Nestled in the Dolomites, the independent region of Trentino-Alto Adige is one of Italy's most sparsely-populated areas, and also one of its wealthiest. Its Italian- and German-speaking, culturally-diverse population enjoys a high standard of living, modern infrastructure — not to mention some beautiful views.
The region owes its privileges to a statute that allows the two provinces that make up the region (Trentino and Alto Adige) to keep their legislative and executive powers independent from the central government in Rome. Now, careful planning and enlightened local government is turning Trentino-Alto Adige into what is beginning to be known as the Italian Tech Valley.
Alberto Pacher, current president of Trentino-Alto Adige, recently declared the region's real strength was innovation, and that its link between research institutions, businesses and society was pivotal.
Trento, capital city of the Trentino province, is the Italian node of the EIT (the European Institute for Innovation and Technology). Alongside the EIT's hubs in Berlin, Paris, Stockholm, Helsinki and Eindhoven, the Trento node is charged with fostering innovation and research.
Trento's particular focus is on technology, and the node plays home to the EIT's ICT Labs, which bring together academic institutions, companies such as Italy's biggest telco Telecom Italia and systems integrator Engineering; establishes connections with local ICT organisations such as Trento Rise; and creates opportunities for startups and innovative businesses to set up shop in the area.
The region offers incentives for investing in research and development (worth between 20 percent and 80 percent of the capital invested) and there have been a number of large public sector investments in infrastructure. Trentino Network, for instance, aims to promote telecoms development in the Trento province and has since laid 800km of fibre and set up 700 public wi-fi hotspots to provide broadband access across the region, including areas not covered by traditional xDSL services.
The local government is also known for its tech credentials, having used an e-voting infrastructure for local elections (a first in Italy), for example, and implementing a long distance e-learning project, called Progetto ESPERTO, aimed at regional employees. Nowadays Trentino's systems are still seen as a model of excellence, and a distant goal for the rest of Italy, which is far behind in the race to modernise.
Thanks to the joint efforts of a number of organisations — including the Regional and Provincial Offices, the Fondazione Bruno Kessler, business associations ConfCommercio Trentino and ConfIndustria Trento and other local bodies — this region once devoted solely to tourism and agriculture now counts around a thousand companies in the ICT and electronics sector on its territory, with a yearly turnover of €530m (£448m).
Trentino is also trying to attract more young entrepreneurs to the area through a series of initiatives aim at attracting talents from all over Europe converge to the region. Less than a month after the publication of the Digitalia decree (a set of strategies to encourage digital development in the country, published late last year), the province of Trento set up an ambitious program for startups.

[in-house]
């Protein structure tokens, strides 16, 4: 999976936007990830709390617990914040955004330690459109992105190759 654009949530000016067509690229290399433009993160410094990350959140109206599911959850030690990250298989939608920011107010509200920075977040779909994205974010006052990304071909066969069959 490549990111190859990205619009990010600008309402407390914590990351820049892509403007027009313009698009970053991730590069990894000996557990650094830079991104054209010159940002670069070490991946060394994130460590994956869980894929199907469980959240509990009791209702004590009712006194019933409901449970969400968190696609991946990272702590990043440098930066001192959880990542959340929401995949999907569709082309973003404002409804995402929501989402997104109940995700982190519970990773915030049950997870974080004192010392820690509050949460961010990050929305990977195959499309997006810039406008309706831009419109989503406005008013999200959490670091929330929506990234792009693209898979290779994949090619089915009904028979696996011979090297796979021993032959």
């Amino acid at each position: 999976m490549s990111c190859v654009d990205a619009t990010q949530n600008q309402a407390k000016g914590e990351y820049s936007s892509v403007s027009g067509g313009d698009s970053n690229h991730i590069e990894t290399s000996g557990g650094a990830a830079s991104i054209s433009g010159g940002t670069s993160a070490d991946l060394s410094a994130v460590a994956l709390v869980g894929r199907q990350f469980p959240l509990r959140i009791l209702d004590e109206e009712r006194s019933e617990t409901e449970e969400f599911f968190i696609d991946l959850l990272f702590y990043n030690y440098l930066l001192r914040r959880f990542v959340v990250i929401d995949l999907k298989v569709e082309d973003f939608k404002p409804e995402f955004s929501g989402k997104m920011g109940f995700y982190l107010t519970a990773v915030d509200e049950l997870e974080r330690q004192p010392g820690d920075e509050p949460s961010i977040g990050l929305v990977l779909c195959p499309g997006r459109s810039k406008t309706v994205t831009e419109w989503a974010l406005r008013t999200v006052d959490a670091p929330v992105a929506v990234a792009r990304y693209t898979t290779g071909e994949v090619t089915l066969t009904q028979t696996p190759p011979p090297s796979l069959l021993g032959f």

Italy is the nation of endless bureaucracy, booby-trap legislation and constant delays, and Trentino took full advantage of its independent status to create the a hub where ideas and funds could meet, without being hindered by incoherent and outdated regulations.
Tech Peaks, an accelerator that's part of the Trento Rise network and supported by Trentino Sviluppo (a regional agency set up by the Trento province "to foster the sustainable development of the Trentino ecosystem") connects major ICT research, education and business organisations with young individuals or teams with skills and passion for IT. The accelerator just announced its latest intake, accepting 72 young startups into its program.
Trento Rise also sponsorsed InnovAction Lab, a free course to learn how to develop an idea into a viable business plan and reach potential investors.
Also sponsored by Trentino Sviluppo, the D2T Start Cup is a competition and is aimed at young business-minded individuals between the ages of 16 and 36. The winner receives €50,000 (£42,280), startup support services and the opportunity to take part in the National Innovation Prize. The second place company will get a €15,000 prize, startup support and entry into the National Innovation Prize.
StartUp Trentino, meanwhile, is a political movement but first and foremost an informal meeting point for local business and individuals with ideas to share. And for alumni of the University of Trento with startup and spinoff companies in mind there's more potential support available, with financing on offer from the university.
Today, in the slow and crisis-ridden Italian business landscape, Trentino is a bustling hive of activity, a generator of ideas and an example of what the country has to offer. In a continent of urban startup hubs, Trentino is showing it's got the potential to do things differently.